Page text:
16.2 Data source comparisons: citations across disciplines
Three different data sources for citation analysis are investigated in this chapter:
- Thomson Reuters Web of Science: Generally known as ISI Web of Science or ISI. This is the traditional source of citation data, established by Eugene Garfield in the 1960s. Many universities still use this as their only source of citation data. It has complete coverage of citations in the more than 10,000 journals that are ISI listed, going back to 1900. It is generally updated once or twice a week. Although its worldwide coverage has been improving recently, it still has a North American bias in many disciplines. It charges commercial rates for access.
- Scopus: Introduced by Elsevier in 2004, Scopus aims to be the most comprehensive Scientific, Medical, Technical and Social Science abstract and citation database containing all relevant literature, irrespective of medium or commercial model. It covers nearly 18,000 titles from more than 5,000 publishers. It also claims worldwide coverage; more than half of Scopus content is said to originate from Europe, Latin America and the Asia Pacific region. It is updated daily and charges commercial rates for access.
- Google Scholar: Introduced by Google in 2004, Google Scholar has become a very popular alternative data source, not least through the fact that access is free and citation analysis programs such as Publish or Perish make bibliometric analysis easy. Some academics are skeptical about its wider coverage. However, studies (e.g. Vaughan and Shaw (2008) have found most of the citations to be scholarly. After a relatively slow start Google Scholar coverage is increasing, although Google still does not provide a list of its sources. Google Scholar is updated several times a week. For a more detailed analysis about Google Scholar as a source for citation analysis see Harzing & van der Wal (2008).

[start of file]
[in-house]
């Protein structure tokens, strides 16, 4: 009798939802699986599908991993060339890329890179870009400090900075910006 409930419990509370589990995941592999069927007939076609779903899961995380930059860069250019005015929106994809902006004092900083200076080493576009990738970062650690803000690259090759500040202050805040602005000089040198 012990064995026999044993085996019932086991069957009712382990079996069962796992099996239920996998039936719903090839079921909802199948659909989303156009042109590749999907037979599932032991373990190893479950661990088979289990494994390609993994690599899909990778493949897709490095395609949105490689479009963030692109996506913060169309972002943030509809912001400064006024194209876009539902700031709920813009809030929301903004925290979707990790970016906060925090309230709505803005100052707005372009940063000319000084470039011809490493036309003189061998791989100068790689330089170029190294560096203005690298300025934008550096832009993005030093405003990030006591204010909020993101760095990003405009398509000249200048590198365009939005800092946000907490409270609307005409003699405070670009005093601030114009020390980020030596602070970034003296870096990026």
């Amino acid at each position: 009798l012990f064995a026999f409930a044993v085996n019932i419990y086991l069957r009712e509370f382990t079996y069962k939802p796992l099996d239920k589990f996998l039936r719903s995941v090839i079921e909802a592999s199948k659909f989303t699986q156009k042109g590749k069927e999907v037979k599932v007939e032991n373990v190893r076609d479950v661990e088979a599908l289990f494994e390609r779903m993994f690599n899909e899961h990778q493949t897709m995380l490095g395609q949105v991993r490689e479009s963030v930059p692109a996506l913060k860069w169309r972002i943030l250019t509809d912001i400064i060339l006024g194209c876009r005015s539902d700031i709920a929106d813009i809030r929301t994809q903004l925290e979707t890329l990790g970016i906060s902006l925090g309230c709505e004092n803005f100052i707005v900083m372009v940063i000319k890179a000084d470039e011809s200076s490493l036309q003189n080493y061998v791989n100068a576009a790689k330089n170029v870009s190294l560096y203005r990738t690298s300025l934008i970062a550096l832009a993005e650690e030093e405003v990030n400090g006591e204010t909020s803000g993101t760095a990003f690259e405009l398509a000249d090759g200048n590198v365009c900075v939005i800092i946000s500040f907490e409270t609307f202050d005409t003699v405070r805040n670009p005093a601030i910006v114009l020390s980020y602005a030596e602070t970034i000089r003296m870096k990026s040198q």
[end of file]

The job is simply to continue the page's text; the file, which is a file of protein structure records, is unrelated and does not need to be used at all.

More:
Table 1 reports the number of citations for our ten University of Melbourne professors. Definitions of data coverage of the citation data sources can be found underneath the table. As indicated above, most universities still use ISI as their primary or even only source of citation data. I will therefore first compare citation records for Scopus and Google Scholar with ISI citations records. Subsequently, I will compare the two different types of search functions in both ISI (General and Cited By search) and Scopus (General and More search).
Table 1: Number of citations for different disciplines using different data sources (May 2010)
|Field||ISI General Search||ISI Cited by Search||Scopus General Search||Scopus “More"||Google Scholar Author|
- ISI General search = citations IN ISI-listed journals TO publications ISI-listed journals.
- ISI Cited by search = citations IN ISI-listed journals TO all publications (incl. non ISI-listed journals, books, conference papers, white papers, government reports). Please note that even in the “cited by” search function ISI ignores citations for second and further authors for non-ISI publications.
- Scopus General search = citations IN Scopus-listed journals TO publications in Scopus-listed journals.
- Scopus More = citations IN Scopus-listed journals TO all publications (incl. non-Scopus listed journals, books, conference proceedings, white papers, government reports). Unlike the ISI Cited By search, the Scopus More search is not additive, i.e. in order to establish an academics total Scopus citations, one needs to add up the results from the Scopus General search and the Scopus More search.
- Google Scholar = citations IN all publications (incl. academic journals that are not ISI or Scopus listed, books, conference proceedings, white papers, government reports) TO all publications (incl. academic journals that are not ISI or Scopus listed, books, conference proceedings, white papers, government reports).